The boatswain, a large man with scars on his arms and face, walked over to stand in front of René. “Chain him to the mast.”
Their gazes met.
“Don’t look at me, boy.” He backhanded René in the face. “Look down at the deck when I talk to you. You’re some over-fed nobleman’s kid thinkin’ you make the rules. Surprised you ain’t cryin’ for your mama. You got a mama, boy?” he asked and laughed. When René didn’t answer, he hit him again. “I asked you a question, boy. Don’t try my patience, ‘cause I ain’t got none.”
“My mother died when I was born.” René studied the man’s feet to see how he moved. All the while he cataloged everything in his peripheral vision.
“Well, not to worry, you will be seeing her soon.” The boatswain turned to walk away then turned back and hit René again. His bitter laugh floated across the deck. “I just had to do that.”
Though they had chained him in a way that forced him to stand, René had enough slack to turn and see most of the ship. He was aboard an English slave ship. She was an older carrack in design with the raised forecastle. She had seen better days, though. The fact that she was still on the seas suggested either a cutthroat reputation or an experienced captain. Under the wear, the ship was surprisingly clean, her ropes and sails newly repaired and in good order. Second rate though she might be, she was seaworthy. This was a veteran crew, competent in their tasks, and not likely to make mistakes that might allow him to escape. Escape. Even if he could, where would he go in the middle of the ocean?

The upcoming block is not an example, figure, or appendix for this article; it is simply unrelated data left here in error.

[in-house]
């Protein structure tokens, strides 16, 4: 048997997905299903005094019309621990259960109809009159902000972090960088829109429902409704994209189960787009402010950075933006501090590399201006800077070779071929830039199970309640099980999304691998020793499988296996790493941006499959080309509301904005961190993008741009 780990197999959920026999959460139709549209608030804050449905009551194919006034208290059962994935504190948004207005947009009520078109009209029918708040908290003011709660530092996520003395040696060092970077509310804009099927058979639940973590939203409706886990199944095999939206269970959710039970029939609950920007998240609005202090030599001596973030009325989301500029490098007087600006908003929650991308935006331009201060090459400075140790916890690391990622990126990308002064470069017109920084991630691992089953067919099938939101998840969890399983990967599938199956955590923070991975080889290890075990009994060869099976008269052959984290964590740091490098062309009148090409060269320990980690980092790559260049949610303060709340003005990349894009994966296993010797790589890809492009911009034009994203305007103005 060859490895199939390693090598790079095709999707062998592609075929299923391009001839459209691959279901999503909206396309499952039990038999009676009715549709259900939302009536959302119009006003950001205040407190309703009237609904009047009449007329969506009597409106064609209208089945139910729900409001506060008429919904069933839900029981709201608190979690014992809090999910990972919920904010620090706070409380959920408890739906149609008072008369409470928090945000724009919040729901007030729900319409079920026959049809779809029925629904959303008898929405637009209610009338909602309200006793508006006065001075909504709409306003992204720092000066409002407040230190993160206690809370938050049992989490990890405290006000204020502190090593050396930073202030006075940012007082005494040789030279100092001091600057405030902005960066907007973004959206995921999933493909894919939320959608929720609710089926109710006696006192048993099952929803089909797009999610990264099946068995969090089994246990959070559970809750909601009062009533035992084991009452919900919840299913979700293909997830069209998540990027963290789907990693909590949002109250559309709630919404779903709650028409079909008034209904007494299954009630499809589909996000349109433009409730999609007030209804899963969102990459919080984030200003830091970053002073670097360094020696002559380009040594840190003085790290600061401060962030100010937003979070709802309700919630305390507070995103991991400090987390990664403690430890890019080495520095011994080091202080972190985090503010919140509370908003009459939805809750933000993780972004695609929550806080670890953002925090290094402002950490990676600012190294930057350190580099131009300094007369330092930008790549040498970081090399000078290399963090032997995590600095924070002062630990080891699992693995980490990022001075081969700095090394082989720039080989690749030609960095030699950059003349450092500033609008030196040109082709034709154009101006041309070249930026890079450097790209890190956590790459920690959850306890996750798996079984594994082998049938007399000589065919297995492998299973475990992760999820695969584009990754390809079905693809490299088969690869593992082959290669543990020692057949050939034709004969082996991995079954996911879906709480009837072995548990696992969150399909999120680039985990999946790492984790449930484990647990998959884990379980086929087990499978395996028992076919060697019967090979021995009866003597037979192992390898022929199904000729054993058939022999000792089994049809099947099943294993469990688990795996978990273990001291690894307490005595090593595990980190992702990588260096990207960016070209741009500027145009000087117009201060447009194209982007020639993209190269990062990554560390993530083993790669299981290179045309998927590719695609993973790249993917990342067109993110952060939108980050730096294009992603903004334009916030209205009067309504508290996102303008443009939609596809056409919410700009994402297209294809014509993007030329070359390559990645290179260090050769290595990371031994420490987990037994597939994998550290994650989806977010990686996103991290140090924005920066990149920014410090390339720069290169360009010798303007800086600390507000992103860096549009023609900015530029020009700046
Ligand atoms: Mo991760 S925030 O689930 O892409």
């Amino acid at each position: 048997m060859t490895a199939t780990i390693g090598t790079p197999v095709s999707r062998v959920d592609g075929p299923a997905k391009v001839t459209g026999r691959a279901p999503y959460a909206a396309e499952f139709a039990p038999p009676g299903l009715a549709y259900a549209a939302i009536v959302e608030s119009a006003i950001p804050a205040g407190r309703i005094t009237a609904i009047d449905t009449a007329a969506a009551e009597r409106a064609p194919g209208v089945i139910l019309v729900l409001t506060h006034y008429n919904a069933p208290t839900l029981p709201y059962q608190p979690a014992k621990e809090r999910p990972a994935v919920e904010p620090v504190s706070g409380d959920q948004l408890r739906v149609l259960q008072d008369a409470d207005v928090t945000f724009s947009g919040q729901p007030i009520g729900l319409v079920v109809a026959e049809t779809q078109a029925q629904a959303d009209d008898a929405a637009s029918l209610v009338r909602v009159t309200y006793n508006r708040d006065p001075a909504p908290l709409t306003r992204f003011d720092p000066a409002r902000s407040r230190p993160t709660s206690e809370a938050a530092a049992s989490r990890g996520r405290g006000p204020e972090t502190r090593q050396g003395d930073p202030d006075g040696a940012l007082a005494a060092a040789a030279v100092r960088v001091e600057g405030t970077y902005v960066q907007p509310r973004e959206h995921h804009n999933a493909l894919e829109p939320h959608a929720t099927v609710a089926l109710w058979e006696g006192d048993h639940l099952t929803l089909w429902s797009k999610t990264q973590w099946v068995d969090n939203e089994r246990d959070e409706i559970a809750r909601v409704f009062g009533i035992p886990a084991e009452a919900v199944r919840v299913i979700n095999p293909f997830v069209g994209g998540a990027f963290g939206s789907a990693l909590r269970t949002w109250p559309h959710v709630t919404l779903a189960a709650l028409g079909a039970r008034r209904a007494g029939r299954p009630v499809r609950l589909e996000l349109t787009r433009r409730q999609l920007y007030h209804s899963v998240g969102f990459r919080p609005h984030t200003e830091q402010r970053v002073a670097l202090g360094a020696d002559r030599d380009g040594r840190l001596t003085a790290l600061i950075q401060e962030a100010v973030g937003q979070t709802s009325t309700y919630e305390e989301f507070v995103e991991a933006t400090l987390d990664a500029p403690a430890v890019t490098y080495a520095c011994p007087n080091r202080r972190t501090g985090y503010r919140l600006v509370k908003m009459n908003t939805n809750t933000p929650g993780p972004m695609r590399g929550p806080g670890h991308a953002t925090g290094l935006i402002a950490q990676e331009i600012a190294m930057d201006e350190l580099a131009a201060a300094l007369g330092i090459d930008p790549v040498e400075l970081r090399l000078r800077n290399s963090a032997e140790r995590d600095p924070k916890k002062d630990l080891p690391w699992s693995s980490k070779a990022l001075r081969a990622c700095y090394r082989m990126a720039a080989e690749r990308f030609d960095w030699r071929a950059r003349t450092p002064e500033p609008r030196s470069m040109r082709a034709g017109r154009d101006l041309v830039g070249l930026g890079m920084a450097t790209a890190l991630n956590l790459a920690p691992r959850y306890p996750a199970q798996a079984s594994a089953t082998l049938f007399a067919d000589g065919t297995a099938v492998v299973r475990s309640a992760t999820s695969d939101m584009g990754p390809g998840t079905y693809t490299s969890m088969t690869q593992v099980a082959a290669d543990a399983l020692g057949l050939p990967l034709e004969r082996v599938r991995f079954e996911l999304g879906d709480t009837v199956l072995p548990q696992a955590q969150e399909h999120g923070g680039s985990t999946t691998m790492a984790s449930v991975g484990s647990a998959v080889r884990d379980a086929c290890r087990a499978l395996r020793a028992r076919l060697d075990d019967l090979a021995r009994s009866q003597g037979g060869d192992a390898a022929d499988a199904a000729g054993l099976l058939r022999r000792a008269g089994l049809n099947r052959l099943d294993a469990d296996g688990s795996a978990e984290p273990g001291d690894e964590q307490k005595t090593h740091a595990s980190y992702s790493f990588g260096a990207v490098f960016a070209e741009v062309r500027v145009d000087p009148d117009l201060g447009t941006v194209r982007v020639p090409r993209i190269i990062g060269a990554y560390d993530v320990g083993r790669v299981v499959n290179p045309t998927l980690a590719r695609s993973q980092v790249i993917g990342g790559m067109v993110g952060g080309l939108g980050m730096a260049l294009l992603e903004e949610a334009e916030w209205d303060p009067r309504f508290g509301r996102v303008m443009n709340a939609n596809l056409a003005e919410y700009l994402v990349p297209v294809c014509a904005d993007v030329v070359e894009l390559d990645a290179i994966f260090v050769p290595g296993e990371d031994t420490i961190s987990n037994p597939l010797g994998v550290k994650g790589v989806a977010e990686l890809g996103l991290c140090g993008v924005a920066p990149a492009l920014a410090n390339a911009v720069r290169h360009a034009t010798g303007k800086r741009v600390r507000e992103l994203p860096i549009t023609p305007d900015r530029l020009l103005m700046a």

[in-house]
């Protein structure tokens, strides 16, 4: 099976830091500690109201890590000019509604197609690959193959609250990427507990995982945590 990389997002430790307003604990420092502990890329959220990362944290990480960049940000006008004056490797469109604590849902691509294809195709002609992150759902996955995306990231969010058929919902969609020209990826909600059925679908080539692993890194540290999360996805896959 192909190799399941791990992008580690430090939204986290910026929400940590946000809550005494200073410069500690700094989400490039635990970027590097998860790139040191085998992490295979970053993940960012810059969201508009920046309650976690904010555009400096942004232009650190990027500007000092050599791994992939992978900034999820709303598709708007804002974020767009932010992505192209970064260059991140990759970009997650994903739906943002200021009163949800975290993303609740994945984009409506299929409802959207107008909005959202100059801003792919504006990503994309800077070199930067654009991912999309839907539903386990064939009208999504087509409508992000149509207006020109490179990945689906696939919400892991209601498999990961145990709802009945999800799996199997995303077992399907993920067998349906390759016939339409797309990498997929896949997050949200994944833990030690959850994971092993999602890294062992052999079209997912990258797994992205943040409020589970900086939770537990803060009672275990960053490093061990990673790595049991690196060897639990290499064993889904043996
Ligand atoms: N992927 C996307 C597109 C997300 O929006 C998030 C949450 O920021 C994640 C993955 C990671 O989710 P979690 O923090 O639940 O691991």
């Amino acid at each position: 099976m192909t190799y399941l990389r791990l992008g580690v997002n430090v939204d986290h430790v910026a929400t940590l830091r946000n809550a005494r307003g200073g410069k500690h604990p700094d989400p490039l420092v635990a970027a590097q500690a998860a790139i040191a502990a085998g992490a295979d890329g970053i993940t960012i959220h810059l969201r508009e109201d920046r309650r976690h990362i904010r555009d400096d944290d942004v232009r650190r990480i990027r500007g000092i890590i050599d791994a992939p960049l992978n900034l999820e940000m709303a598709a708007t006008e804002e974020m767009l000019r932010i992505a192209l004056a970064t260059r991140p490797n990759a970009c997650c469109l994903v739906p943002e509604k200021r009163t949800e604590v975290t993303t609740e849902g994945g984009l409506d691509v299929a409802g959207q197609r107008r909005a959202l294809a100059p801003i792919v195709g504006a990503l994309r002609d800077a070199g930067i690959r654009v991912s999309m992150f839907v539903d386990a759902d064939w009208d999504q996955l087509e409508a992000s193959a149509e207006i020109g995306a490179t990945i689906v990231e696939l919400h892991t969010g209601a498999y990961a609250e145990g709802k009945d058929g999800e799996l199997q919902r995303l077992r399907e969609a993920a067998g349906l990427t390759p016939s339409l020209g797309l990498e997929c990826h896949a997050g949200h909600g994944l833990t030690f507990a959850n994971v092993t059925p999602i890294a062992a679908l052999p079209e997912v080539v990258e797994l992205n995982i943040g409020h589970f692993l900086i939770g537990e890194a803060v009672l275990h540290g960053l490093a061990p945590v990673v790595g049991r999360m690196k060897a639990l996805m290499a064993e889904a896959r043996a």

Do not rush fate. One thing at a time. Do what you can do.
His master’s voice echoed within his head.
He had to pick a fight and hope he survived long enough to create allies. The next time the big boatswain walked by, René laughed. “What are you findin’ so funny, boy?” The man stuck his face within inches of René’s.
The boatswain’s right leg was shorter than his left and René doubted anyone brought that fact to his attention without regret.
“You walk funny.” René called out loud and clear. There was no profit to him if he got beat up and no one knew why.
All work within the sound of René’s voice stopped. Silence reigned. René had guessed right, and now he needed to survive his insight.
The boatswain froze, disbelief written on his face. The disbelief changed to rage. “What did you say?” Spittle flew from his mouth.
Even the captain had turned to watch. René counted on the fact that Gaspard’s agent had given the captain a great deal of money along with explicit instructions that did not include throwing a dead boy overboard. What he could not know was how close to dead the agent considered acceptable.
“I said you walk funny,” René said— louder this time, so there was no mistake in his words.
“Do you know what a cat is, boy?” The veins in the man’s neck pulsed. His eyes were shot red with blood.